|Publication number||US7585412 B2|
|Application number||US 11/404,415|
|Publication date||Sep 8, 2009|
|Filing date||Apr 14, 2006|
|Priority date||Apr 13, 2000|
|Also published as||US20070023353|
|Publication number||11404415, 404415, US 7585412 B2, US 7585412B2, US-B2-7585412, US7585412 B2, US7585412B2|
|Inventors||Reynolds G. Gorsuch, Henry Grage, Harold H. Handley, Jr., Harold W. Peters, Jacob C. Kearns|
|Original Assignee||Transvivo, Inc.|
|Export Citation||BiBTeX, EndNote, RefMan|
|Patent Citations (25), Referenced by (17), Classifications (20), Legal Events (6)|
|External Links: USPTO, USPTO Assignment, Espacenet|
This application is a continuation-in-part of U.S. application Ser. No. 10/959,918, filed Oct. 6, 2004, now U.S. Pat. No. 7,195,711, which is a continuation-in-part of U.S. application Ser. No. 10/666,185, filed Sep. 17, 2003, now U.S. Pat. No. 6,802,971, and which is a divisional of U.S. application Ser. No. 09/549,131, filed Apr. 13, 2000, now U.S. Pat. No. 6,802,820, each of which is incorporated by reference herein in its entirety, and each of which is hereby made a part of this specification.
In U.S. Pat. Nos. 6,802,820 and 6,802,971 there are disclosed specialized hollow fiber membranes having unique and highly efficient asymmetric fiber wall characteristics capable of separating plasma from whole blood in-vivo by exposing the exterior surface of the fiber to whole blood and directing plasma through the fiber wall. Pumping means is used to create a trans-membrane pressure (TMP) and motivate the flow of fluid from within the in-vivo system, whereby blood plasma is pumped from the patient to a treatment means such as a dialyzer apparatus in which toxic metabolic waste in the plasma is removed. After the plasma is treated for removal of waste products, excess fluids, toxins, and/or other deleterious plasma proteins, the treated plasma is returned and reintroduced to the patients' blood stream. Such methods are referred to as plasma dialysis, ultrafiltration, or blood purification. The aforesaid patents are incorporated herein by reference in their entirety.
In conventional hemodialysis procedures hollow fiber membranes are used in the ex-vivo dialysis and hemofilter cartridges for blood purification. The blood is routed from the body through the center lumen of the hollow fibers in the cartridges and dialysate fluid is routed over the outside walls of the fibers within the cartridge cavity in counter-flow direction to blood flow. Thus, toxin diffusion and ultrafiltration are from inside the fiber lumen to a compartment outside the fiber walls where the ultrafiltrate and toxin-saturated dialysate are collected for further processing and/or disposal.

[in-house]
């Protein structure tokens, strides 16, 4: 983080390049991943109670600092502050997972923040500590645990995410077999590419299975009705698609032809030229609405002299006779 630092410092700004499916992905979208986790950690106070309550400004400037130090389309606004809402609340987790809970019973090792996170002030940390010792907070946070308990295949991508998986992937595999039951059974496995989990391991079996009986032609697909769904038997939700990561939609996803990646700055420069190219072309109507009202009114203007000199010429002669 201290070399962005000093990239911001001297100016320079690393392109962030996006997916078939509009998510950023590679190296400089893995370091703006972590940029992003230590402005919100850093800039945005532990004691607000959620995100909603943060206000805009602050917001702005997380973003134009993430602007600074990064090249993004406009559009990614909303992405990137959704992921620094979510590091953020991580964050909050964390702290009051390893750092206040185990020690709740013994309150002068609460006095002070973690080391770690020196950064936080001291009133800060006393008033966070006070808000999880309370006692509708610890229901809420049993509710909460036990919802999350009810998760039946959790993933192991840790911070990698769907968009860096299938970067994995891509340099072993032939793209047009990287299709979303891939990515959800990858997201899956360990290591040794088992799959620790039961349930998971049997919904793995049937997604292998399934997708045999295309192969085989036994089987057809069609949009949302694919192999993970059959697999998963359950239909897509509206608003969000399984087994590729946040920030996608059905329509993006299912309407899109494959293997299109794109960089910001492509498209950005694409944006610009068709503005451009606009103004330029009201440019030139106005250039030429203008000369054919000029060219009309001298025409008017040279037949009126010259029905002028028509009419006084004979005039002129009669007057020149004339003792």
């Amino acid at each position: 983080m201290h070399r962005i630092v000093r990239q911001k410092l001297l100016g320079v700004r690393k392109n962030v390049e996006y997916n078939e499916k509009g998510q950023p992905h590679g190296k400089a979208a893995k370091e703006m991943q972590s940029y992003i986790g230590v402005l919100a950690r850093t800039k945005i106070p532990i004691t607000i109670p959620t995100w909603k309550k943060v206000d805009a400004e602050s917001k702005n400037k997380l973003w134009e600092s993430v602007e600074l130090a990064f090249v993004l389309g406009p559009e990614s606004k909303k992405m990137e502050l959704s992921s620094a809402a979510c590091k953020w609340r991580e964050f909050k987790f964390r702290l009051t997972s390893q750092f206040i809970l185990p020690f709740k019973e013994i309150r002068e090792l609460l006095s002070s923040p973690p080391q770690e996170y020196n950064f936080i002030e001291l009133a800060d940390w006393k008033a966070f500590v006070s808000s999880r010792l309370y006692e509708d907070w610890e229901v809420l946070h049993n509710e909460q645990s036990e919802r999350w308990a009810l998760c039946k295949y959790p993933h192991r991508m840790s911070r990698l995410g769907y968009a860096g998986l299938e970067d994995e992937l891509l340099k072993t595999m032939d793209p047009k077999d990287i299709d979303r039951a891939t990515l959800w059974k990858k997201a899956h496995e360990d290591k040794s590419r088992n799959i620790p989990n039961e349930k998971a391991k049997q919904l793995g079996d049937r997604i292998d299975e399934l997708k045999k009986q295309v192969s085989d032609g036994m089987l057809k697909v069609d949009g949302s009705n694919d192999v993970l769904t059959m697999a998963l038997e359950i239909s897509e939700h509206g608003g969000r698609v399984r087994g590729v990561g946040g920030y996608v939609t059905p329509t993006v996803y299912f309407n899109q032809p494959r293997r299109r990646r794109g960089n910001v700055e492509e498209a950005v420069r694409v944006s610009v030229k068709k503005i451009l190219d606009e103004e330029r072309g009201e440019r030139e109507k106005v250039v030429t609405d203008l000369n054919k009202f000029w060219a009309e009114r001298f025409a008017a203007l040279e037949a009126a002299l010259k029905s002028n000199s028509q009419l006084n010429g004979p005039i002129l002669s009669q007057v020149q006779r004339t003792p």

Conventional hollow fiber membranes commercially used for present hemodialysis, hemo-ultrafiltration, and dialyzer cartridges fabricated from proprietary and non-proprietary polymer compositions generally utilize two types of morphologies: symmetrical and asymmetrical. In a symmetrical composition, the basic morphology or cellular structure and porosity of the fiber wall is uniform from the inner lumen to the outside surface. In asymmetrical compositions, both morphology and pore structures vary from the inner lumen to the outer surface to meet the high pressure requirements of the filter cartridges in which the TMP inside the fiber lumen is high (100-300 mmHg) while the blood flow itself in the fibers is near stagnant (2-300 ml/min/7,000 fibers=0.042 ml/m/fiber). Such conventional fiber membranes generally have poor elongation and breaking strength and are not suitable for the demanding environment of the in-vivo, high blood flow (vena cava=2.5 1/min), low TMP (≦50 mmHg), and unencapsulated environment of plasma extraction devices described by the aforesaid patent applications.
The specialized hollow fiber membranes described herein are capable of separation of plasma and/or plasma components from blood and have the unique morphology, performance properties and materials characteristics necessary for effective and optimal separation and extraction of plasma and plasma components from the blood in either in-vivo or ex-vivo systems. The hollow fiber membrane is tubular in shape and generally circular in cross-section, having a coaxial inner lumen along the length of the fiber in its center. The wall volume of the fibers is asymmetrical with a variable morphology from the outer diameter to that of the inner diameter, having a higher mass density and smaller mean pore diameter at the outer wall and a lower mass density and larger mean pore diameter at the inner wall. The preferred fibers described herein are characterized by having an average elongation breaking force strength of at least about 0.2 lbs. and preferably above about 0.3 lbs: and an average elongation of at least about 45%, preferably above about 60% and more preferably above about 65%. The walls of preferred fibers are also characterized by a continuum of void bounded by solid frames, a continuous change in mass density from the outer wall surface to the inner wall surface, and substantially without macrovoids. The fibers are designed to facilitate plasmapheresis and for ultrafiltration by exposing the outside of the fiber to whole blood within a patient's blood vessel or in a plasma separation or ultrafiltration module and separating plasma and/or plasma components from the blood through the fiber wall from the outside in. The separated plasma or ultrafiltrate (exudate) may be discarded, or treated by cascade filtration means, dialysis (solute diffusion) means, or other methods known to the art, and returned to the patient. The inner lumen of all fibers in a fiber extraction assembly are in direct fluid communication with means for transporting the exudate.